B26B-50 Invader Korean War

Published on
January 4, 2021
Review Author(s)
Product / Stock #
Company: ICM - Website: Visit Site
Box Art


The Douglas A-26 Invader was an American twin-engine light bomber / ground attack aircraft. From 1948 -1966 it was re-designated as the B-26 and served in the Korean War from 1950-1953.

ICM Holding, a Ukrainian-based company known for outstanding quality, has produced a very fine plane with the release of the B26B-50. The finished kit will measure to approximately 12.5 inches length x 17.5 inches wingspan. Contained in the box is one sealed bag containing ten highly detailed gray styrene sprues and a separately bagged clear sprue. The kit contains a total of 245 parts which were all flash free and showed no injection marks or sink holes. Panel lines are finely recessed. A note of caution: in the review sample several small parts had become detached from the sprues. Be sure to carefully check the plastic wrapper before discarding. The 24-page assembly guide follows the typical aircraft building methodology. A very nice feature of ICM Assembly instructions is the full color painting and decal diagrams at the end. Assembly begins with the cockpit moving to the fuselage, wings/control surfaces, nacelles, wheels, engines, armament and lastly clear parts. Decals, also produced by ICM, are provided for three aircraft: B-26B-30-DL; B26_B-56-DL and B26B-61-DL. The aircraft in this review depicts B-26B-61 DL Martha Ann and uses the ICM B-26B/C Invader (Korean War) decal sheet item number D4802. This decal sheet is covered in a separate review.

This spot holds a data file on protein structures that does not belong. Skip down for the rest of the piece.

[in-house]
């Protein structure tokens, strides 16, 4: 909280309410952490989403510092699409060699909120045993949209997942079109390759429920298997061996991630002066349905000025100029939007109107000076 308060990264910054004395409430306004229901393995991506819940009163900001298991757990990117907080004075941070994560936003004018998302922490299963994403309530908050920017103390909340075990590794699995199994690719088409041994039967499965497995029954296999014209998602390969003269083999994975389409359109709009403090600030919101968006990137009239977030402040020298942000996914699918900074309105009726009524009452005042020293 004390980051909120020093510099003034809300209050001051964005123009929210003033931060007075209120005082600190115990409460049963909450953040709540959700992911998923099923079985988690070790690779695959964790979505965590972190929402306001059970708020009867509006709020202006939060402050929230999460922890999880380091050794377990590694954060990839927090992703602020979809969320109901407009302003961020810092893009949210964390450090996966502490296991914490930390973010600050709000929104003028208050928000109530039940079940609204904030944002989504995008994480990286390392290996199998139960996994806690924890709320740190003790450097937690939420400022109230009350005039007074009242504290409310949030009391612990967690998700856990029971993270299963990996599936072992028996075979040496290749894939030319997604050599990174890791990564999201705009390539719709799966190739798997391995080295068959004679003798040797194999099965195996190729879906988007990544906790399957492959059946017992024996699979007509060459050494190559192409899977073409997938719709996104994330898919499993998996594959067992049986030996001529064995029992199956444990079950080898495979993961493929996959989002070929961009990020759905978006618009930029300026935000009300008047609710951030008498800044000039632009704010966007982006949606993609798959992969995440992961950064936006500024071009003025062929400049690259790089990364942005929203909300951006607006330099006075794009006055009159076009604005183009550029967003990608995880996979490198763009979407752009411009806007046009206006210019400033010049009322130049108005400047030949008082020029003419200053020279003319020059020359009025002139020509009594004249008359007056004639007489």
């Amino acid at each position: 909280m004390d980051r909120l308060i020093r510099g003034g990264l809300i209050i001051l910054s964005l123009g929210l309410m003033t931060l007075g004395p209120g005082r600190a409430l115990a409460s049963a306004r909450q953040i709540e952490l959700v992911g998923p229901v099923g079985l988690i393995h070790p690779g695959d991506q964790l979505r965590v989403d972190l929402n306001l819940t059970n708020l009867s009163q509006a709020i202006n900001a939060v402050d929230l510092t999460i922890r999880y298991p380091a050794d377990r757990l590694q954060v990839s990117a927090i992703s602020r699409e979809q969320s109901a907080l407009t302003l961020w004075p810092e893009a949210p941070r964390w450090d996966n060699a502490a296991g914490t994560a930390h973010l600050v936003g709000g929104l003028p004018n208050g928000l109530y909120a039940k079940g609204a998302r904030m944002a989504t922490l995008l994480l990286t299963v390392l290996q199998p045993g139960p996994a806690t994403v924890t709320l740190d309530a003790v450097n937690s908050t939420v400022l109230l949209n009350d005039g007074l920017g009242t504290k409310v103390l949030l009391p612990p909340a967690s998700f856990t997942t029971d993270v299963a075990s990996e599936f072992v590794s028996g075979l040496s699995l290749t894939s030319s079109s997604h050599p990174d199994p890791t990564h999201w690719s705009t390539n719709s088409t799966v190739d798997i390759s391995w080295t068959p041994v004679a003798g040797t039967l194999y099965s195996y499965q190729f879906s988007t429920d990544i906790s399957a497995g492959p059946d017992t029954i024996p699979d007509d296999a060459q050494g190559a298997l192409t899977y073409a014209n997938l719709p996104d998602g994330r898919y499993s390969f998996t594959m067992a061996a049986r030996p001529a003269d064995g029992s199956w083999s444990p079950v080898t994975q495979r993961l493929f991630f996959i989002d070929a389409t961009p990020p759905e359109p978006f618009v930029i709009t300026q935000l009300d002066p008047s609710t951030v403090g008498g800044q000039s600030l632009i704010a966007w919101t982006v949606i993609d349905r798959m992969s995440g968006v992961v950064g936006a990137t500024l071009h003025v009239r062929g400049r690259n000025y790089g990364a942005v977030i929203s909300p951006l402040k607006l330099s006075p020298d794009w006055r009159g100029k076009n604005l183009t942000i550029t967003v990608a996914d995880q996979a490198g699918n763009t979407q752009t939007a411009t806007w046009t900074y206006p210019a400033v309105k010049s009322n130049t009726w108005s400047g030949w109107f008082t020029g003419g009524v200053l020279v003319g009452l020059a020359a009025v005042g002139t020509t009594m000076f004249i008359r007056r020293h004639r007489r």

Reviewer’s Comments

The cockpit is nicely detailed and the fit within the fuselage is excellent. An unexpected problem was, however, encountered in step 5 of the assembly. Decal number 5 (instrument dials) is to be applied to the instrument panel after it is painted black. Usually, instrument decals are one decal, however, after soaking the kit decal for a few seconds, the dials began to separately lift away from the paper and float in the water. Luckily, I was able to catch this right away. The builder will need to carefully transfer each dial decal to its location on the panel, but the end result is a nice-looking cockpit. Before the left and right fuselage halves are joined, the side cockpit panels, cockpit assembly, bulkheads, and bomb racks are attached. These all fit superbly. The builder needs to pay close attention to step 12, 15 and 16. In steps 12 & 16 a small clear piece (G6,G7) is fitted in the tail section of the left and right side. These are the tail windows. In step 15 you are instructed to drill a 0.08mm hole, which will later accommodate an antenna. These instructions are easy to miss.